Cocoa board plans to improve production


THE Cocoa Board and industry participants must reactivate the industry by focusing on improve production through partnerships, chief executive officer Boto Gaupu says.
He said the country recorded a drop in volume to 33,000 tonnes during the cocoa pod borer strike period between 2006 and 2012.
It is now regaining production at the 40,000 tonnes per annum mark.
Gaupu said they planned to further increase volume between five to 10 per cent from this year.
Cocoa employs 2.5 million smallholder farmers, generating some K350 million in export earnings annually.
He said current partnerships with district development authorities, under which cooperatives societies, cluster groups and even partnerships under the World Bank’s PPAP arrangements, were excellent working models that must be supported.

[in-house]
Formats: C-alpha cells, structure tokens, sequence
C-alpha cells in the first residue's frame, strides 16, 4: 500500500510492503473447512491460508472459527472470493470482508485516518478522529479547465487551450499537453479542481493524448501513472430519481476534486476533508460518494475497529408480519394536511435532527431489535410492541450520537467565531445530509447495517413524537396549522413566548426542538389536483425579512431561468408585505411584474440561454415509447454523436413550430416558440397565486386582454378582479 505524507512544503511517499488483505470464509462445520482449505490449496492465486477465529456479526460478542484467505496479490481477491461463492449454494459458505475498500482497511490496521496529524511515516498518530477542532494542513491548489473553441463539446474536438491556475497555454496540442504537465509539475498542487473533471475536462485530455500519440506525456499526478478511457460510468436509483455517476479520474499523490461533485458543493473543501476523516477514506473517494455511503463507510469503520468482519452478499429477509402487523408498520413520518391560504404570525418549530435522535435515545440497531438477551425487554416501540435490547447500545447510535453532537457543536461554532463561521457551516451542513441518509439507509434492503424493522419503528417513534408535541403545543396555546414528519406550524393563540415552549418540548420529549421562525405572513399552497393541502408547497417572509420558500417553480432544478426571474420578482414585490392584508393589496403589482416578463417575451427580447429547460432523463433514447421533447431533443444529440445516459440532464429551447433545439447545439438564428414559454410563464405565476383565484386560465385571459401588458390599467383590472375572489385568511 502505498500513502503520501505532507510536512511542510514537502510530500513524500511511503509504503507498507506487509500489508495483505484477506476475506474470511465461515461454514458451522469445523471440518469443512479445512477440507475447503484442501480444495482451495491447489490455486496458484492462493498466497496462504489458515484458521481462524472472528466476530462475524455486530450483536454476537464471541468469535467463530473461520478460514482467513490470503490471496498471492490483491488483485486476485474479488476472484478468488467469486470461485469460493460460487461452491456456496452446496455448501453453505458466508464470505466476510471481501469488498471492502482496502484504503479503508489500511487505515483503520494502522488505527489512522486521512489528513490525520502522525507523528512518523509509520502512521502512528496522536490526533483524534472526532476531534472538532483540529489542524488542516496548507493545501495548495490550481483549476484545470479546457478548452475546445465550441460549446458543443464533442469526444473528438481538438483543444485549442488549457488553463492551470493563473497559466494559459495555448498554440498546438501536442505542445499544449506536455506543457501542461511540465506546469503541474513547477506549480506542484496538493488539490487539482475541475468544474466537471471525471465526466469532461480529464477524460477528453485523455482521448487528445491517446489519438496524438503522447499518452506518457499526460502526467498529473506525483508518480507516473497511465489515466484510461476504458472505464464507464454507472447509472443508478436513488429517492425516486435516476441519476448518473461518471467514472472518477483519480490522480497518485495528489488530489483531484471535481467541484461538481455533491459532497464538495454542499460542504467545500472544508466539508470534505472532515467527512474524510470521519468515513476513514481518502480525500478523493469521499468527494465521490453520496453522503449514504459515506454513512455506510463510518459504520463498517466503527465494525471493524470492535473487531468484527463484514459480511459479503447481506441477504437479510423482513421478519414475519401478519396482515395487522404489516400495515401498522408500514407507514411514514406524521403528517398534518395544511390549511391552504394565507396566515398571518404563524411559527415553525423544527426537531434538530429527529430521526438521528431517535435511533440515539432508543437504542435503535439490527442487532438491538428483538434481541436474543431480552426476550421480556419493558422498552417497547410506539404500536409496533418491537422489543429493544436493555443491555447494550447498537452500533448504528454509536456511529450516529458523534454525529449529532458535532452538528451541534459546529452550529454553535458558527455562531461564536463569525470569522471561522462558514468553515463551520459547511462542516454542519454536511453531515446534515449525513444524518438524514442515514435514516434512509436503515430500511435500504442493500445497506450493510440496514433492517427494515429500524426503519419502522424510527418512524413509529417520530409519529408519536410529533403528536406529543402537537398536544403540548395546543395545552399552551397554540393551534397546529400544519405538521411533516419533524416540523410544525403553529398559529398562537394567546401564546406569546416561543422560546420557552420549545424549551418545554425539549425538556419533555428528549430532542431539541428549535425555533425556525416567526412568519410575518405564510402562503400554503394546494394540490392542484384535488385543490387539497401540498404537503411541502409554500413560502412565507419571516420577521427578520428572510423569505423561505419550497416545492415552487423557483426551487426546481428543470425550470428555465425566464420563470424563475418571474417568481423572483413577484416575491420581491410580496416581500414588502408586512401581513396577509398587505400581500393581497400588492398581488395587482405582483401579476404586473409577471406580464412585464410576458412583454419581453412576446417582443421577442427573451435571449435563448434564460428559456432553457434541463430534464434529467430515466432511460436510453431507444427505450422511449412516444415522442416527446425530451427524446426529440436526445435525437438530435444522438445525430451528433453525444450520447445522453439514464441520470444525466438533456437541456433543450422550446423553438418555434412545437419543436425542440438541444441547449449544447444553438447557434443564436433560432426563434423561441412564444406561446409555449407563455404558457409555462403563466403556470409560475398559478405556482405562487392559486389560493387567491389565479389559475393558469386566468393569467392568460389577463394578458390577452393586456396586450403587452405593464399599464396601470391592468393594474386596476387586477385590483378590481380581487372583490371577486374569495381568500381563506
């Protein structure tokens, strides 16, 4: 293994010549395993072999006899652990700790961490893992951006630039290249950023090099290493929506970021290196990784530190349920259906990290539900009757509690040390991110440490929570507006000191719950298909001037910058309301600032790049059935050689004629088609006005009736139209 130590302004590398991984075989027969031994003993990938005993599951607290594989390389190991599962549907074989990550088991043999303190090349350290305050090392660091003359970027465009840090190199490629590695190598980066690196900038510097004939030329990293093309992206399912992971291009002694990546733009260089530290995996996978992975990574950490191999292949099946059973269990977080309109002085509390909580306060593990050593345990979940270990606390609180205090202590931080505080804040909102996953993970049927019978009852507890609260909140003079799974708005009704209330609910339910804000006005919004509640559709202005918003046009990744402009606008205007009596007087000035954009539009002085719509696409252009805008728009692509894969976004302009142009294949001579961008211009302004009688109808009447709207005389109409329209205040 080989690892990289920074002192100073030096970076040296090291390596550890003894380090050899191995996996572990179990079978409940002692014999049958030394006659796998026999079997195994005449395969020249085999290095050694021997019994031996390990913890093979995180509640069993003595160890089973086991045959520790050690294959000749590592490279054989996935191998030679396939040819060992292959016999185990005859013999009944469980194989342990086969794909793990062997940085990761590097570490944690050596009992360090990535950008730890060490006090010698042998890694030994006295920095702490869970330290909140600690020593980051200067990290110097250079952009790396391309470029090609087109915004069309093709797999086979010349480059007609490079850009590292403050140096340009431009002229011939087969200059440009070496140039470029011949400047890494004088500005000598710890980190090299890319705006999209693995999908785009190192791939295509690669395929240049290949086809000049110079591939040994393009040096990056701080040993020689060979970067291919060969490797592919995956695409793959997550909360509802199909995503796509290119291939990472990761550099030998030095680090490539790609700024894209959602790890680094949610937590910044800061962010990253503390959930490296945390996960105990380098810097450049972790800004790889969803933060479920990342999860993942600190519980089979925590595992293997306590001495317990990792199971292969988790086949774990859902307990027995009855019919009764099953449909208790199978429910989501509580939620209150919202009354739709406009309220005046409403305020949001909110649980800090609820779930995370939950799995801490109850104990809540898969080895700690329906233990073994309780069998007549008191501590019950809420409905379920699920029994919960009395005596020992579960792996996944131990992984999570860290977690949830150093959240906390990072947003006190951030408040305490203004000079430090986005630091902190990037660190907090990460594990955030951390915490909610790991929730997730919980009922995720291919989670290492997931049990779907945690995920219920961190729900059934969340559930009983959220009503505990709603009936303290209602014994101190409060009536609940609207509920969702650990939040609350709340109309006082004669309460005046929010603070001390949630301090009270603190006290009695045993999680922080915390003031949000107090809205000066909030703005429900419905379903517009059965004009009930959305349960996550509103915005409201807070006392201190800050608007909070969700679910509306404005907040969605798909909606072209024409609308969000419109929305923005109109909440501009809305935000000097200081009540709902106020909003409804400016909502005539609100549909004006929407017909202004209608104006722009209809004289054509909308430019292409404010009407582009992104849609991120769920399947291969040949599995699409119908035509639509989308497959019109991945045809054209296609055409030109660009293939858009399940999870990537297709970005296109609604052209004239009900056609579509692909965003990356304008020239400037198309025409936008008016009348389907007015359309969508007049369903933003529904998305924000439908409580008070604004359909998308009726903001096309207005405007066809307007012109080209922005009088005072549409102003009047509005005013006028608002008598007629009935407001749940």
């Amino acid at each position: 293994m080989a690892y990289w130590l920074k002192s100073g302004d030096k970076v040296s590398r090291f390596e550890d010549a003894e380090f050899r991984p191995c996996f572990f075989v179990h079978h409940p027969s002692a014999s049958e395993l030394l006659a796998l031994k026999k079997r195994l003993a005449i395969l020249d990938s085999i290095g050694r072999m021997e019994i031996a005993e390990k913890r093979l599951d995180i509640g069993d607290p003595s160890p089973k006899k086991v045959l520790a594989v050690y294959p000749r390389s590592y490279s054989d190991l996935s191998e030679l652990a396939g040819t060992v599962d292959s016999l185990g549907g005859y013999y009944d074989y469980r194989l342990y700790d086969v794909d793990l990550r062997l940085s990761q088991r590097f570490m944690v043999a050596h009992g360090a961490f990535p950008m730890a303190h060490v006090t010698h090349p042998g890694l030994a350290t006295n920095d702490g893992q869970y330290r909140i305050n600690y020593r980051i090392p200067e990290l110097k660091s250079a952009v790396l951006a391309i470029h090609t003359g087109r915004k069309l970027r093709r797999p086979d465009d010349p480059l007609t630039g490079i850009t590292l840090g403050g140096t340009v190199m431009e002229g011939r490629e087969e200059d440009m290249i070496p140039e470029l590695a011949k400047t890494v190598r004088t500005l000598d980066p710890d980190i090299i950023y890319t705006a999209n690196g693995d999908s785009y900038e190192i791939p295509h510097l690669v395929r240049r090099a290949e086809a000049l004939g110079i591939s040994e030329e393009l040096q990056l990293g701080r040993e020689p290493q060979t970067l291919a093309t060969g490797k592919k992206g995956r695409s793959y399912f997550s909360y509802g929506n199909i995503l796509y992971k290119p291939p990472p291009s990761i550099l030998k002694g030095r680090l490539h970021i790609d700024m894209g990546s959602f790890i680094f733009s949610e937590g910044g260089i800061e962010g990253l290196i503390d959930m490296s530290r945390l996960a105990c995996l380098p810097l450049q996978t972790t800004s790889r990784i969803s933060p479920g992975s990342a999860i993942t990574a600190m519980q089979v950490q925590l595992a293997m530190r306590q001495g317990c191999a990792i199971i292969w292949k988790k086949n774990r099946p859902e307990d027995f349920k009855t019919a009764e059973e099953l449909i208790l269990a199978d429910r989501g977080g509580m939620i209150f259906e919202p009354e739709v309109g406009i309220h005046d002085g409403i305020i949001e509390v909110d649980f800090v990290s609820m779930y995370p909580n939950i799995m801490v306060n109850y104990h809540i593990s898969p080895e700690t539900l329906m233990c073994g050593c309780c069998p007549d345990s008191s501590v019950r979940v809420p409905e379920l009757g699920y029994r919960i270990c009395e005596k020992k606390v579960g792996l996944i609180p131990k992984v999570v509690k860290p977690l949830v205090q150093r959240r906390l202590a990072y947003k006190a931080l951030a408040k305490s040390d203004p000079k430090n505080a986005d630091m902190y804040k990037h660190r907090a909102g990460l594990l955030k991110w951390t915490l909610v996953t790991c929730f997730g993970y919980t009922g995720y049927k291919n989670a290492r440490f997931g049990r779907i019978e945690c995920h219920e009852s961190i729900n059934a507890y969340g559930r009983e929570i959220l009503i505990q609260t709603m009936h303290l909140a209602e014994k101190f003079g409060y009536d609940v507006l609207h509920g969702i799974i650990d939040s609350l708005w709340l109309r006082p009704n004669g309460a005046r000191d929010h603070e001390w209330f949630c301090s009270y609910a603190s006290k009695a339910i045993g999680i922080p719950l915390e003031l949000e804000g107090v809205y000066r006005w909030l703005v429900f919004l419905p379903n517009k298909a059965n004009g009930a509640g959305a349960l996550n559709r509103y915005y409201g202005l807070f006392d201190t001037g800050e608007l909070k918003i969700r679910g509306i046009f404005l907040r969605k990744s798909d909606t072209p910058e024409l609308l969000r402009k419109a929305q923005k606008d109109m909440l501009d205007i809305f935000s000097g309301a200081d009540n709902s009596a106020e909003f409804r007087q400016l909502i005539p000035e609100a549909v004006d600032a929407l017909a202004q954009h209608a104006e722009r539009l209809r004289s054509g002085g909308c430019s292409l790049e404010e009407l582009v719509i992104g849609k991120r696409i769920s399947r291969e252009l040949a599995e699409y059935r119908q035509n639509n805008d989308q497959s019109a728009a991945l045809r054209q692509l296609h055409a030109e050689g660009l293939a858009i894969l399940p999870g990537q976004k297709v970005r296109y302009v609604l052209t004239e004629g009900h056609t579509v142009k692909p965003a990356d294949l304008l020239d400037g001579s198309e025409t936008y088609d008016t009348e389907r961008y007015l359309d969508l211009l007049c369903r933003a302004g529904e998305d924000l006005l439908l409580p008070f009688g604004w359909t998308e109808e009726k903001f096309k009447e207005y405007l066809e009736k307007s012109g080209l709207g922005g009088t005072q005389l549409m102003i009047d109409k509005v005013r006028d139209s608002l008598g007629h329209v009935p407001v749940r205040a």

Gaupu said these groups must be used as a medium for controlling quality, processing and marketing which in turn must use incentive programmes.
“Even research and extension must shift away from its current nature of random chances, to more of a group partnership with a greater emphasis on growing the people involved in the partnerships,” he said.
“The Cocoa Board stands to see that the industry moves in a direction where farmers have a stake in the industry, and not just mere producers.”
Gaupu said world demand for cocoa was predicted to grow with Europe, United States and Asia being the biggest market players.

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